I’ve already predicted that Wii U is priced too high to reach the kind of mass market consumer that went after Wii six years ago. While I don’t often say this, I think I can agree with Michael Pachter’s latest prediction that Wii U pricing will prove too prohibitive to drive hardware sales beyond those initial adopters and may set even those diehards too far back to meet Nintendo’s software sales predictions. Wii was able to achieve an average attach rate of four games per system, but when you tack on the cost of two extra games to Wii U (Deluxe Set), the idea that history might repeat itself really does seem unreasonable.

I’m happy to see that Nintendo’s at least mindful enough of its customers to offer Wii U at an at least fairly reasonable price despite the fact that they’ll lose money on it at first. Had Wii U been closer to $400, I actually might not have been able to make room for it this year. Even though the Wii U price is “reasonable,” that doesn’t mean it’s going to meet the needs of the market.

Could the factors that contributed to Wii U’s high cost of production – and therefore to its higher price – actually wind up overshooting the expanded audience that flocked to Wii? The idea of overshooting comes into play when a product winds up missing its target audience by piling costs and features on top that actually wind up driving away consumers instead of reining them in.

To use an example, we saw a massive drop-off in sales between the 2D side-scrolling Mario games and the 3D-perspective ones. While the 3D games were “better” and more “modern,” the increased complexity of both the gameplay and controls wound up drawing fewer people in than previous Mario games did. The “new features” made the games less attractive to the masses.

For Wii U, overshooting the market could be stuffing a bunch of technology into the Wii U GamePad that most people really won’t care about. Does the average person really care about NFC? How about the GamePad camera? How about the idea of a second screen for the home console in general?

There’s no doubt that the Wii U GamePad makes up a large part of the costs of the system – standalone GamePads are over half the cost of Wii U itself in Japan. If people in general just don’t really care, that’d be an example of Nintendo overshooting the market. They’d have dumped a bunch of money into something that increases Wii U’s cost without actually boosting profits.

Mr. Iwata said that Wii U’s initial high pre-orders were thanks to people outside of the mass market – likely those who have been following Wii U from the beginning. As such, its potential outside of that small group is still untested. Will Wii U sink or soar? We don’t know yet, but whether or not it can sustain its momentum following the launch window will give us a pretty good idea.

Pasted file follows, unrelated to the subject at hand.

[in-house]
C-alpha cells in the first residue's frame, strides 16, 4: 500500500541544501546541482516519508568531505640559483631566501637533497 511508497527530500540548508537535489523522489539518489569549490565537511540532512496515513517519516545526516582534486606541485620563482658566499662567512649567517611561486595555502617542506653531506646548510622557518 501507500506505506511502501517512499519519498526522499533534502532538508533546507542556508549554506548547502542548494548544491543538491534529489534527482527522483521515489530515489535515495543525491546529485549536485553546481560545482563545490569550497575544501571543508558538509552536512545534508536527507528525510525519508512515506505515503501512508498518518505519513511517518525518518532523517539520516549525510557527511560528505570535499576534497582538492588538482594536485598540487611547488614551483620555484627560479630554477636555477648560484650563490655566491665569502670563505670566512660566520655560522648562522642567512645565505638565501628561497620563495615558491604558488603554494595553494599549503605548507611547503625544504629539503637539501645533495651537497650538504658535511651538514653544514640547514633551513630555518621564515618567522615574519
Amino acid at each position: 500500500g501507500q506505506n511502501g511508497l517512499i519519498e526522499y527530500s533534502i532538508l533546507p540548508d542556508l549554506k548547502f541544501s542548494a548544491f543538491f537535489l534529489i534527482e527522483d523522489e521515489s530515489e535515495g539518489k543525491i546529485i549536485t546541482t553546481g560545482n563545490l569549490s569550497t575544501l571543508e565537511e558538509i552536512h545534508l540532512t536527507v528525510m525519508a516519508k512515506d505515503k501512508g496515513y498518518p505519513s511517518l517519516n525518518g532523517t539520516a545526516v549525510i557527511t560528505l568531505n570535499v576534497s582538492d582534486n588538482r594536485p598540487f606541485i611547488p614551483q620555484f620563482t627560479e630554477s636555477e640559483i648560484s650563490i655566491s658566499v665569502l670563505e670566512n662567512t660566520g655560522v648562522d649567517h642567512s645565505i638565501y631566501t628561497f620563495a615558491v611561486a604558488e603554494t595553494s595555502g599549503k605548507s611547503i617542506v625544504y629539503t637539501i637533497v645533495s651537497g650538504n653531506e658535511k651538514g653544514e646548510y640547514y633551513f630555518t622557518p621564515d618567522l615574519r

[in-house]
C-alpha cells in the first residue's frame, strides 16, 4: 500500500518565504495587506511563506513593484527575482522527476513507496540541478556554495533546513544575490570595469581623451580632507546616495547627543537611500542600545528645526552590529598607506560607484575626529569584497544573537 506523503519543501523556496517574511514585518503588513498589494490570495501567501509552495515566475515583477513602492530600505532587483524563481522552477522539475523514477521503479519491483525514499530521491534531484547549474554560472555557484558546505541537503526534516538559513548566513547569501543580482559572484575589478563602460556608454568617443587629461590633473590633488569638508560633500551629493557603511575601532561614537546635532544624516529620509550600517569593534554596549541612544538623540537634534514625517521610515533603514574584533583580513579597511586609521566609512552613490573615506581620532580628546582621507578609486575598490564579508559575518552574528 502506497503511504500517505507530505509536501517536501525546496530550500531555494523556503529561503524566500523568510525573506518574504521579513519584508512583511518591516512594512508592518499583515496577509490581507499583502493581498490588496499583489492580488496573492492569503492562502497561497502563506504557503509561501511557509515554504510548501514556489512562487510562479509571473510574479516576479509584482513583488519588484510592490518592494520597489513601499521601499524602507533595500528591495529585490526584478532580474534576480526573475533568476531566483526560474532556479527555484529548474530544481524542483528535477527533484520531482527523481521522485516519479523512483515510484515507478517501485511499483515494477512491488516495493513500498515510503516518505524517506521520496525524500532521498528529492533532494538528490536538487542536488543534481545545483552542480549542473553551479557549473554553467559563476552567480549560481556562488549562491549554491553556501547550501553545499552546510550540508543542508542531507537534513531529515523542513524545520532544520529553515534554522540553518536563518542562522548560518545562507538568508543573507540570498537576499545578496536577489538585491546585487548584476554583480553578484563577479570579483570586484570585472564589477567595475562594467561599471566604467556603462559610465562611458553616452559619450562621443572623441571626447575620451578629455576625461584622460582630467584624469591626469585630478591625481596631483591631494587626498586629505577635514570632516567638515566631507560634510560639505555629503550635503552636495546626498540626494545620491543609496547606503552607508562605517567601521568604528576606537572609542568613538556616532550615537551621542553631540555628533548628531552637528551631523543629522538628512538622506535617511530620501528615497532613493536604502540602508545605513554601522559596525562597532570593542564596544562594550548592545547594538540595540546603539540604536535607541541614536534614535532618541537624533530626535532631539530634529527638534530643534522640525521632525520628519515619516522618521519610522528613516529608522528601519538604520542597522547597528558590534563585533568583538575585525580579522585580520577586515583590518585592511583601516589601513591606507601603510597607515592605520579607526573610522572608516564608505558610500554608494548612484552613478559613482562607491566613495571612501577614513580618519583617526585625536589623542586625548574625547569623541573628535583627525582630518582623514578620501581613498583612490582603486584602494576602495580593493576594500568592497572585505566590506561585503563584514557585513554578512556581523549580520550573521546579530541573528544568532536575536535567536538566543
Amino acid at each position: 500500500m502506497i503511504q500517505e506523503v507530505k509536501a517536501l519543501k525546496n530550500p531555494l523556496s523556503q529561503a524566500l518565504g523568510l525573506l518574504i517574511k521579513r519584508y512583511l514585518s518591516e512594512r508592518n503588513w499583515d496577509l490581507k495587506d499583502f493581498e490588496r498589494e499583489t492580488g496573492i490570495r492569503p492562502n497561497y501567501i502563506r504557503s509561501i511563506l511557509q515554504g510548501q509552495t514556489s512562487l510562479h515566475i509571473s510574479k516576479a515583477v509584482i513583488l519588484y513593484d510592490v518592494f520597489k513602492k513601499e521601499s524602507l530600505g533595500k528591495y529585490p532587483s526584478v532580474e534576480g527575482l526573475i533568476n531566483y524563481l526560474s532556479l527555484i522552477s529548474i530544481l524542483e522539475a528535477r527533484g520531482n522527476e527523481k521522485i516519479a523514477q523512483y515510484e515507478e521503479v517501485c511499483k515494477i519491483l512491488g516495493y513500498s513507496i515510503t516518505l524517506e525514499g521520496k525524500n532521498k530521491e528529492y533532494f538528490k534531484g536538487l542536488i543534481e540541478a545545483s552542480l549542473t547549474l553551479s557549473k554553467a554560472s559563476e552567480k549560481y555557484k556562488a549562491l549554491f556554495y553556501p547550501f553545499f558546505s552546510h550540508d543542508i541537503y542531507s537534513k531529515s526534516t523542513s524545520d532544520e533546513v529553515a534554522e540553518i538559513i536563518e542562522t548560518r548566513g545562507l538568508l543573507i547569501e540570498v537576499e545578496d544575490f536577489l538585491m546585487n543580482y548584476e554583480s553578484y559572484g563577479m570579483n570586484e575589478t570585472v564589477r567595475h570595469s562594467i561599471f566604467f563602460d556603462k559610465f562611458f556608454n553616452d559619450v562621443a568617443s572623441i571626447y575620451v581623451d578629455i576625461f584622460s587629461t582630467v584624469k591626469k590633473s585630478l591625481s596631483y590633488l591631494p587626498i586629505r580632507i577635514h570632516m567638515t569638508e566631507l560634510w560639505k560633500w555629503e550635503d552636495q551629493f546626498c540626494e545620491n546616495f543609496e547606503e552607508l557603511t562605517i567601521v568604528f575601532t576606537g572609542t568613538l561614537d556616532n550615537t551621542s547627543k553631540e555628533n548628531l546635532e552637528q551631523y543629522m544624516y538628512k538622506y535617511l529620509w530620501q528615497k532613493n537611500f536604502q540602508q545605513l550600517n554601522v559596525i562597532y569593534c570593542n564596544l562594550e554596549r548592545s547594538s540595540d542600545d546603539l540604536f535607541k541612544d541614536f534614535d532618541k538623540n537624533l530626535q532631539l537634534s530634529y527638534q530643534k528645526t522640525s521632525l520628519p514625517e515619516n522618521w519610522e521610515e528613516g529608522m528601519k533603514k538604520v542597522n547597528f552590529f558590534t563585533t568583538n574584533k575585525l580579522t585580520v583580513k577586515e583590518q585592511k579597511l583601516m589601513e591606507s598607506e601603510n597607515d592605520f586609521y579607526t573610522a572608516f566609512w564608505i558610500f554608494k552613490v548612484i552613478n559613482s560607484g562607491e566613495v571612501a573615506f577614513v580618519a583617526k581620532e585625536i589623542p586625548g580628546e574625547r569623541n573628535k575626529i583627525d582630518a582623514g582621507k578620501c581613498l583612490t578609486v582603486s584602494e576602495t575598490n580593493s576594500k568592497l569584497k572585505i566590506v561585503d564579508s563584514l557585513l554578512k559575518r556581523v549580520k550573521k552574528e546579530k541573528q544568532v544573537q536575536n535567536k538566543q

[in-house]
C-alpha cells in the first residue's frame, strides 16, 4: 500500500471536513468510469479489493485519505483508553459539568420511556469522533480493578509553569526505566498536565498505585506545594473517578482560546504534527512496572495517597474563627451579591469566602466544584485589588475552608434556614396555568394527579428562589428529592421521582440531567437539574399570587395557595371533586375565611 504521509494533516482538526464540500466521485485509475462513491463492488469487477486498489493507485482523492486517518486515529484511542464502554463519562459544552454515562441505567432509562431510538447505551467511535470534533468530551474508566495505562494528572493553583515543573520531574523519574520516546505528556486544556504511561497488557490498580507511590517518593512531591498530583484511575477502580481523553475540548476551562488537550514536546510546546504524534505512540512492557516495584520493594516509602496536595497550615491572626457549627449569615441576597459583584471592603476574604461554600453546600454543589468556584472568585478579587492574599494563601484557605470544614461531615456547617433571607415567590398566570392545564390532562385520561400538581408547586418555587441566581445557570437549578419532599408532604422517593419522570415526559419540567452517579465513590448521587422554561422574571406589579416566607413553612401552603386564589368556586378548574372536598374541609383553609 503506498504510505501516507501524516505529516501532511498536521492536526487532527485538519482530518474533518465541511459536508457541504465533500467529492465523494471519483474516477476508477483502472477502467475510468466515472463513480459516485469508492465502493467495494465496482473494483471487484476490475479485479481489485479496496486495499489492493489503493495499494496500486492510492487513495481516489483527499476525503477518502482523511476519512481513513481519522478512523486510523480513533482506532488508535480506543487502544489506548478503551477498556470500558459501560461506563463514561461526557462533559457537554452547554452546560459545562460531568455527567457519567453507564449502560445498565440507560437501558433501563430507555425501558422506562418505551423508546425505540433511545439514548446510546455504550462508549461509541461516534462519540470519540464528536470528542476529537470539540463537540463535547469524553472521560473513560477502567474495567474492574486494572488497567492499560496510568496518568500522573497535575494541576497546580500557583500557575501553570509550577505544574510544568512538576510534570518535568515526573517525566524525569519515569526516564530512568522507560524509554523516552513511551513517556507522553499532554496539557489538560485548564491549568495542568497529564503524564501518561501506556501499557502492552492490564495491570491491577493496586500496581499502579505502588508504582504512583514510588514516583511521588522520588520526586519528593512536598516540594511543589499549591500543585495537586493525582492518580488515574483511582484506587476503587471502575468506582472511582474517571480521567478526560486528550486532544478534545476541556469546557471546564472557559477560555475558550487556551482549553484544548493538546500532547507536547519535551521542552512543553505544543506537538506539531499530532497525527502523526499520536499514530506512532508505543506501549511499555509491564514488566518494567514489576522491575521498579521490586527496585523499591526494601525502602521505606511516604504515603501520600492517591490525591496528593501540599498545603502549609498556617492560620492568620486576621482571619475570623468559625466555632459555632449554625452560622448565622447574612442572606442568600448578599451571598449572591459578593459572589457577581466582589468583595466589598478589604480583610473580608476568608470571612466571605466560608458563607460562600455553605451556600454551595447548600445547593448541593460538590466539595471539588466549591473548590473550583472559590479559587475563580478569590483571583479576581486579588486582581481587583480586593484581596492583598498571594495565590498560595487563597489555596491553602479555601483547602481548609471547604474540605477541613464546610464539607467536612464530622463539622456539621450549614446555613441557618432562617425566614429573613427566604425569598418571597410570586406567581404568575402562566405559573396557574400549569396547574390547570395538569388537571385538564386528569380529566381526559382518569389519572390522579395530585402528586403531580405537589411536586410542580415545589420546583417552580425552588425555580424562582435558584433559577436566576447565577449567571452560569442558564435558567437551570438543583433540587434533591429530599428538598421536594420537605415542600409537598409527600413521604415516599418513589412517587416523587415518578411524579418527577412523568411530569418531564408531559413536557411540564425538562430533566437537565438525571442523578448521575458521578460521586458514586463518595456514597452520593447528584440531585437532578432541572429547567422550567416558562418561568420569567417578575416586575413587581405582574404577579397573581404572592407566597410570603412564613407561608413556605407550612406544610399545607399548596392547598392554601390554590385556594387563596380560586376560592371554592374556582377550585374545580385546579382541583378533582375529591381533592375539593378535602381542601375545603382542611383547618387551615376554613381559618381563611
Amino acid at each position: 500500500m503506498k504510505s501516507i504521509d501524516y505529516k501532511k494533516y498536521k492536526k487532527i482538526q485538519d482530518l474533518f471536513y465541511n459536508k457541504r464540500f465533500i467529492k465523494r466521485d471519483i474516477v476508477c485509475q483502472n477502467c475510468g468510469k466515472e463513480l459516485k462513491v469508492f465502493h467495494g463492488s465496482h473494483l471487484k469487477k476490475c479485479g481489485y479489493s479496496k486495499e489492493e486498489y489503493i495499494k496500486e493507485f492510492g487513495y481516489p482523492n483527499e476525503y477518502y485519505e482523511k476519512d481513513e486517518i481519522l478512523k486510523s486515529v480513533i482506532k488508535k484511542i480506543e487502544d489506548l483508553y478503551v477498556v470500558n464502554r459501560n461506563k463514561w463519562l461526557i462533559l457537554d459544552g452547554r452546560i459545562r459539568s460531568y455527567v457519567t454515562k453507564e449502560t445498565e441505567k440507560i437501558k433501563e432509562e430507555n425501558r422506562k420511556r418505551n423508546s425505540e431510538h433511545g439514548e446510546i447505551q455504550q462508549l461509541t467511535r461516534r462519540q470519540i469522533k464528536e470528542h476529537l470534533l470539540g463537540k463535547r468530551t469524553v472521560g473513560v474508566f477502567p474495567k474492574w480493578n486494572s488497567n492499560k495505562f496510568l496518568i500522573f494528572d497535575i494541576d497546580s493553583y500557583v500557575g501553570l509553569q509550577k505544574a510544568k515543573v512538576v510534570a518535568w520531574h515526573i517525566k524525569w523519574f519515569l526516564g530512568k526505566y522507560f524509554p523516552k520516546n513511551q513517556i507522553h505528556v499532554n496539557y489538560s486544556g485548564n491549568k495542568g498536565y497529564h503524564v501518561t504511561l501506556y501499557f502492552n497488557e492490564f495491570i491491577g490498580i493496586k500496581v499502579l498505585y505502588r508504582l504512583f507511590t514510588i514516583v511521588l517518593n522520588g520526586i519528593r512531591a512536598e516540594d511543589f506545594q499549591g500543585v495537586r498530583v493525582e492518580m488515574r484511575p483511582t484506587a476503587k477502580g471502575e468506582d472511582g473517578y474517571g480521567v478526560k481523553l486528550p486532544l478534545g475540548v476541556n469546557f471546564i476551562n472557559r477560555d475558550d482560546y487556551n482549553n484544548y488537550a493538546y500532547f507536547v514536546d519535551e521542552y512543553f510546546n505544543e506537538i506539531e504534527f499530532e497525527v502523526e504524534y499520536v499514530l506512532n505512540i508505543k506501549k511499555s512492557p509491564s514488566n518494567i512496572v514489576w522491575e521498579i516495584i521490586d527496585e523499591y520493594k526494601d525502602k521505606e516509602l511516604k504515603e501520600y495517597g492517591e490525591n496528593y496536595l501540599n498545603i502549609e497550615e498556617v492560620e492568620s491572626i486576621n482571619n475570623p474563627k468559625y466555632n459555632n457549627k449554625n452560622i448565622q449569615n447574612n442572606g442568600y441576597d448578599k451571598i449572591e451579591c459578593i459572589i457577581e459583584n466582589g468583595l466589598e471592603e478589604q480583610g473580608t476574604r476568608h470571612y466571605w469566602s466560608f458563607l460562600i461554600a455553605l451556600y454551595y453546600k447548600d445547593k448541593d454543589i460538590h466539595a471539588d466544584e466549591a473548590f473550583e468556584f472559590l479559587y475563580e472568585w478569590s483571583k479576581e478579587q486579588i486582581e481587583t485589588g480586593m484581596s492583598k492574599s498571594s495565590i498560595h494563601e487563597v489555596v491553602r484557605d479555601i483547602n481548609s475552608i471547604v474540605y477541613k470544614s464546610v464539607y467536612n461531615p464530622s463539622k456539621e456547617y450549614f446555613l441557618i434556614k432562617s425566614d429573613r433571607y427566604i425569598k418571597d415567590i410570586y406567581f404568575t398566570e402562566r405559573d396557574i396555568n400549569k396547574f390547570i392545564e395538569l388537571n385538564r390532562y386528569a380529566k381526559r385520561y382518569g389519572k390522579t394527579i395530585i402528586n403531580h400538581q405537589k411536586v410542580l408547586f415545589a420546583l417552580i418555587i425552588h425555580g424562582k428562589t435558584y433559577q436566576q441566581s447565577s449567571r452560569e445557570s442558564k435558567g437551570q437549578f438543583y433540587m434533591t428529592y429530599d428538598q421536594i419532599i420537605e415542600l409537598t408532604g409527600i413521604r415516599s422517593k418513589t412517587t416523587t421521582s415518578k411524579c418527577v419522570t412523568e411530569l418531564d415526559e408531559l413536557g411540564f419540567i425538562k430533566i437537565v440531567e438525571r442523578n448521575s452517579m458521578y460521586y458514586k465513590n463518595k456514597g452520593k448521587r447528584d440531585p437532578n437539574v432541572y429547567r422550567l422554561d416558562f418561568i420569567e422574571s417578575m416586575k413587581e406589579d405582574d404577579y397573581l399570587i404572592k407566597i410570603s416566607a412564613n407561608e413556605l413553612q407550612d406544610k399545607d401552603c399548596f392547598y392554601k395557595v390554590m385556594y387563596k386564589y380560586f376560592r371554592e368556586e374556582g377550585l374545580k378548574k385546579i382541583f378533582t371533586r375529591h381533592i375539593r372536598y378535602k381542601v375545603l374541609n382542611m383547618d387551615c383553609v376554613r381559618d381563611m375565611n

On the bright side: Games are inevitably what sell hardware, and Wii U’s got stuff like New Super Mario Bros. U and Wii Fit U in the pipeline. These games have been tremendous hits, particularly in Western markets, and they could be just the ticket to both keeping Wii U going in its first year and giving the West the software sales boost it needs to put Nintendo squarely on the road to profitability.

The Unfortunate Truth: Nintendo May Not be Able to Make Up Hardware Losses with Software

I started off by explaining how – and why – 3DS game sales in the West haven’t made up the difference for the negative margin of the system, and expressed concerns that they won’t do so for Wii U either. But my second set of comments about how the Wii U is still unproven in terms of the mass market – the same mass market that rejected the 3DS prior to its price cut and prior to the injection of mass market games (i.e. 3DS’s Mario trifecta) – were aimed at establishing something else: Wii U might be overshooting the market. It might even be overshooting the dedicated Nintendo fanbase, who might not be able to afford as many games as expected alongside a $300-350 system. If that’s the case, Wii U software sales won’t make up the difference, either – at least, not at first.

It’s going to take a robust and constant stream of quality, must-have titles to ensure Nintendo’s success not just with 3DS and not just with Wii U, but with their overall business. 3DS may be selling at a profit now, but without games to drive real sales, that profitability cannot be realized. And with Wii U starting off at a loss, Nintendo’s going to need to compensate with strong profitability across the board to appease its investors going into the next fiscal year and the years beyond.